Some more oppositional writing in response to a Rhizome.org post, in this case Ceci Moss' Expanded Internet Art and the Informational Milieu. Hers is yet another screed attempting to nail down a recuperative art of connection, which she calls "expanded" (a la Rosalind Krauss' "Sculpture in the Expanded Field," although Krauss isn't mentioned) after offering a laundry list of the damned of similar terms: Post internet, post media, post media aesthetics, radicant art [no, really], dispersion, formatting, meme art, and circulationism. Am not sure if I believe in hermeticism or if it's just agitprop in my role as Rhizome's resident angry comment dude. The contours of hermeticism are defined mainly by disgust with the top-down editorial conceit of circulation qua circulation as a desirable or necessary condition of the present moment. The van den Dorpel and Murphy examples are taken from Moss' essay and re-spun.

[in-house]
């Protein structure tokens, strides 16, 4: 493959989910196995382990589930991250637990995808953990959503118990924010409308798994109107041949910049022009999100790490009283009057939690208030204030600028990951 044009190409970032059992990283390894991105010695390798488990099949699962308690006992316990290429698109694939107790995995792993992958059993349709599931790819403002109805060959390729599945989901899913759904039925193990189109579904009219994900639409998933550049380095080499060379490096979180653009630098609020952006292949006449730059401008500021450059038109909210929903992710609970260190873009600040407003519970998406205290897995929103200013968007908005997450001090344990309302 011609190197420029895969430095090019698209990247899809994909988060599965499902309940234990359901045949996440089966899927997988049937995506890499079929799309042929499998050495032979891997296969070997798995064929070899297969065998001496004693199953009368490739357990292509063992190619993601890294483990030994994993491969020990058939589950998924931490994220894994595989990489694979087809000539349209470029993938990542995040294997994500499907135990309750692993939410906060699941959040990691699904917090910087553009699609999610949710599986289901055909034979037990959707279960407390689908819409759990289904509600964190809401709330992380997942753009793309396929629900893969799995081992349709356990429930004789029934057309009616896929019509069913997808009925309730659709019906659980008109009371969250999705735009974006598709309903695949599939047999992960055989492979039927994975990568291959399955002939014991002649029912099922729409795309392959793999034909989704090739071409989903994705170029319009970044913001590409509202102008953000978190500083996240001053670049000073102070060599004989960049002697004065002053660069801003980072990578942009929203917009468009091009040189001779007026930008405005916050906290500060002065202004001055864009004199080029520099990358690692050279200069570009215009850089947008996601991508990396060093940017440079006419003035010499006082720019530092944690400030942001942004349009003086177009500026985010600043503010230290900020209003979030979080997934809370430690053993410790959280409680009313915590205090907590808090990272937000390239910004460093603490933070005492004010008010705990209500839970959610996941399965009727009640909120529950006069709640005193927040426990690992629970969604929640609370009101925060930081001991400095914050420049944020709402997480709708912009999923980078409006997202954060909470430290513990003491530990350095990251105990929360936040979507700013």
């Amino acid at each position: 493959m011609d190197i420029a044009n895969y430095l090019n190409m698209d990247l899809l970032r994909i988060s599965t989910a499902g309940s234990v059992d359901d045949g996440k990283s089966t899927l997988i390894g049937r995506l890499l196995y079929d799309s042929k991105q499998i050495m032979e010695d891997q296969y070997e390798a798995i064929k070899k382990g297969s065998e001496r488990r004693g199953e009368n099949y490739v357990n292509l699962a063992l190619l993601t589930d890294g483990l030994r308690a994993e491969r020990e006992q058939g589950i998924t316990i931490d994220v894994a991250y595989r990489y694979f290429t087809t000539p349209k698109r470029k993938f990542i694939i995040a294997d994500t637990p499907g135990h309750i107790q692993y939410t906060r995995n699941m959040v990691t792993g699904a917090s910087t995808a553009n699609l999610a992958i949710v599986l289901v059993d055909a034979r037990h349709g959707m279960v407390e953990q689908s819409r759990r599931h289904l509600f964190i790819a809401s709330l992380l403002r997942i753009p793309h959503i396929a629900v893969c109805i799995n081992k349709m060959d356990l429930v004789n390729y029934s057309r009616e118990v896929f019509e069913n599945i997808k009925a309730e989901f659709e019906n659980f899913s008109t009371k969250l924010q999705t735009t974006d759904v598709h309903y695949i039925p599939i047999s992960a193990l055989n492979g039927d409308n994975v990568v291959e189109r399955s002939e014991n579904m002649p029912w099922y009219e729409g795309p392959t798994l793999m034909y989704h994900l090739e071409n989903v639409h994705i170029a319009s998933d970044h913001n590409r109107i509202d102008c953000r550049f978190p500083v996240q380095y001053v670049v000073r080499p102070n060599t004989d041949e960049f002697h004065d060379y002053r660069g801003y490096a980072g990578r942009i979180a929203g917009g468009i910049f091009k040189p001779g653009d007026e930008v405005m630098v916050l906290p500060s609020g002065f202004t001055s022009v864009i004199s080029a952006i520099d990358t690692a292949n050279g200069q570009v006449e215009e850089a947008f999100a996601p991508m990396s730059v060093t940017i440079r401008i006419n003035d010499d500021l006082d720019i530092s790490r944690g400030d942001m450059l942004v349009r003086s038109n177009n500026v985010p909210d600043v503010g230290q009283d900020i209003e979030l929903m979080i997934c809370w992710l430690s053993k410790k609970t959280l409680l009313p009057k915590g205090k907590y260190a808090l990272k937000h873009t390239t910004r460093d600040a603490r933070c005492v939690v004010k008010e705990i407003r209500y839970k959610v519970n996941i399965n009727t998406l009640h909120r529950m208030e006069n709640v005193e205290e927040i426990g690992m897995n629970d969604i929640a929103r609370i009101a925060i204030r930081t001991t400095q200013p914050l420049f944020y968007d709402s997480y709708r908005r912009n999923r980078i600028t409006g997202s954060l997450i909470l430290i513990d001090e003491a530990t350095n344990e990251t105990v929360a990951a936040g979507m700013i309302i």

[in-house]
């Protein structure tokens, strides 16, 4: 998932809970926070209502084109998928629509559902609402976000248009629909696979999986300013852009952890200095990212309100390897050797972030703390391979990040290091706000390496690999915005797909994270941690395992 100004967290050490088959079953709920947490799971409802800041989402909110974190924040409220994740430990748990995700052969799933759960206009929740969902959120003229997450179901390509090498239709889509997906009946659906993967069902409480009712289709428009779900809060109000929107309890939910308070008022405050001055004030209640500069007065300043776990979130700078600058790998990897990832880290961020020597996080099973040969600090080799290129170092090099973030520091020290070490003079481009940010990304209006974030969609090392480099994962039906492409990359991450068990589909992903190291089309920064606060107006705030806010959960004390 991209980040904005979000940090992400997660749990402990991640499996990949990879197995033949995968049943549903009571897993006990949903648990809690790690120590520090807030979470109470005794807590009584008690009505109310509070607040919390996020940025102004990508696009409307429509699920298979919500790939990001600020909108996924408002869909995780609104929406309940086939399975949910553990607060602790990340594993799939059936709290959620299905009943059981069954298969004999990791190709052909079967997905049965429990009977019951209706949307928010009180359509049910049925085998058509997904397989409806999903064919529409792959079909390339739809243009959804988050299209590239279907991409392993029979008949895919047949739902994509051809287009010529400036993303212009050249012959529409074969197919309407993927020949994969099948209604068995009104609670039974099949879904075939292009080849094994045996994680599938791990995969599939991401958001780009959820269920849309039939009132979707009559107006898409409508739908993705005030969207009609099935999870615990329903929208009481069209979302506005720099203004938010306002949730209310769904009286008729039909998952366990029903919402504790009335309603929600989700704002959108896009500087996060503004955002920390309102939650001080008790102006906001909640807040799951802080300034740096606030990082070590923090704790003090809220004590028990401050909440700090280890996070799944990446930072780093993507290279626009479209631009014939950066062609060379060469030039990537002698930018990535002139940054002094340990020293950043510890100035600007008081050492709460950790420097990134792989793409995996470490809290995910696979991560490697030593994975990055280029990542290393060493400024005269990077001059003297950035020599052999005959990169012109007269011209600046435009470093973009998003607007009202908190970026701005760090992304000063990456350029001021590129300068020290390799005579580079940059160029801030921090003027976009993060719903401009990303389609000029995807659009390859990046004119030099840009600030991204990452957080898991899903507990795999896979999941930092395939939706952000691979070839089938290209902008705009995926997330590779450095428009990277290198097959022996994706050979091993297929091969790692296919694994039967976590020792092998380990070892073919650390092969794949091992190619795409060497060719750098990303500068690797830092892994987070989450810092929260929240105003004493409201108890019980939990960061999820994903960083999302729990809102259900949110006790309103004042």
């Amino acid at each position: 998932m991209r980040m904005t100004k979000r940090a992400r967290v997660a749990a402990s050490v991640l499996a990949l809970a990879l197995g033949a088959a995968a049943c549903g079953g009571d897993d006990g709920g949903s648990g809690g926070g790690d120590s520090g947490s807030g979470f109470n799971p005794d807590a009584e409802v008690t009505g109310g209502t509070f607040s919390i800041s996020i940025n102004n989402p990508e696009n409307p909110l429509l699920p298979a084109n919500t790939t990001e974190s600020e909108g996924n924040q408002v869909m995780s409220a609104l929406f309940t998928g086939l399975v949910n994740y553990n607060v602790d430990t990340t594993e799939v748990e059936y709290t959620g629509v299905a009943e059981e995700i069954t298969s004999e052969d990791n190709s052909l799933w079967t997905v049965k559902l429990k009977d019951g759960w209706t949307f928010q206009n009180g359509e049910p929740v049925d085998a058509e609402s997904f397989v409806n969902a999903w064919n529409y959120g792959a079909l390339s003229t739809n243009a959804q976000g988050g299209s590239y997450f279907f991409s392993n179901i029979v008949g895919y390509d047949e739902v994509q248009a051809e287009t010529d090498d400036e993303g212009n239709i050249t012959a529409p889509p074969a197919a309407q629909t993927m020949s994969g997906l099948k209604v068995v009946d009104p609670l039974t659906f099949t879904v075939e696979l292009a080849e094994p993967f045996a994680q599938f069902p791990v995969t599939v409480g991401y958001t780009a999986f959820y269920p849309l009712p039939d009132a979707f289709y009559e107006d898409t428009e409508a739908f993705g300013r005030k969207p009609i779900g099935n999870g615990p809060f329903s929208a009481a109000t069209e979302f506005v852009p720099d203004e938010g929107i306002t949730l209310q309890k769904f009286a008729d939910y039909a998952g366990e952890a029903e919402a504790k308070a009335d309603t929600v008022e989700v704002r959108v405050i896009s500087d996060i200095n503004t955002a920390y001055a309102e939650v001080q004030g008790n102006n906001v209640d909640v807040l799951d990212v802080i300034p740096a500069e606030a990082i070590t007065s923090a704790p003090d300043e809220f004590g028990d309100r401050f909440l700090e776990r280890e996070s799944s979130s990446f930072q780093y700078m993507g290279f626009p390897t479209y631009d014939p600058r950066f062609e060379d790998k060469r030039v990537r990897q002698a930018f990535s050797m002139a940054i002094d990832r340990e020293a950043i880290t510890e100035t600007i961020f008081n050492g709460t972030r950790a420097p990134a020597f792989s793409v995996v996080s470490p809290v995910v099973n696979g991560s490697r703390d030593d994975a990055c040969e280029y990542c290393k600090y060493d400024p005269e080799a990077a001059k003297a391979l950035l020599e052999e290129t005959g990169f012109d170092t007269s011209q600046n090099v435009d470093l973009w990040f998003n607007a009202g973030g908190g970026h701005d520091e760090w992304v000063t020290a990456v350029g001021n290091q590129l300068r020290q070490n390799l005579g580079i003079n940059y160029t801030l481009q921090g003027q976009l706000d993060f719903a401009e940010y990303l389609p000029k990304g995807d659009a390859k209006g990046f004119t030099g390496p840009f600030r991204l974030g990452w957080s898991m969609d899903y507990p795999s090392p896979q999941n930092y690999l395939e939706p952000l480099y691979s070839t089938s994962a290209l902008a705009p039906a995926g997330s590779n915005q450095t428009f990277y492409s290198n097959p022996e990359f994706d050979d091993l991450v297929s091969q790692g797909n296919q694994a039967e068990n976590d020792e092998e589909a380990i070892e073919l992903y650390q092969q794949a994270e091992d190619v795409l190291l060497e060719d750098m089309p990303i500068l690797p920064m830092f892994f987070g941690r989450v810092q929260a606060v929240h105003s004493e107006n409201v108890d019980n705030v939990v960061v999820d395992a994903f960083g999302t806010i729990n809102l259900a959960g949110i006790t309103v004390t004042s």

In view of the plethora of terms all saying the same obvious thing (not all internet art takes place on the net) let's propose a new term suggested by Ceci Moss' essay: hermeticism. The hermeticist artist keeps to herself in spite of the widespread and much-flacked availability of online connections in the social media era. While not shunning collaboration or eclecticism, the hermeticist artist believes "the buck stops here" with regard to artistic expression, "here" being the artist's own judgment and decision-making process. The hermeticist artist still has a studio, even if it is located in a single device. The hermeticist pursues shamanic and occult practices in the face of consensus art-making. Many hermeticist artists operate as artistic outsiders, a considerable achievement in an era of maximum surveillance and self-surveillance (i.e., commodified confession), but not all hermeticists are paranoid loners. Harm van den Dorpel's Assemblages is a classic hermeticist work, where noise from the digital economy is obsessively collected, mixed with the artist's own gestures, and fused into a primary structure resembling an atomic sphere. Van den Dorpel's private studio activity de-recuperates a wealth of data that has meaning in other contexts, creating an autobiographical talisman others find pleasurable to view. Similarly, Brenna Murphy produces discrete objects in the form of floor patterns that are individually photographed and operate according to their own perverse internal logic. These will be mistaken after the fact as metaphors for communitarian circulation when they are in fact monuments to a kind of sublime self-awareness. The hermeticist artist is not concerned on any level [with] whether art "pushes us forward" but instead moves inward at tangential angles to the dominant networked culture. [To be continued]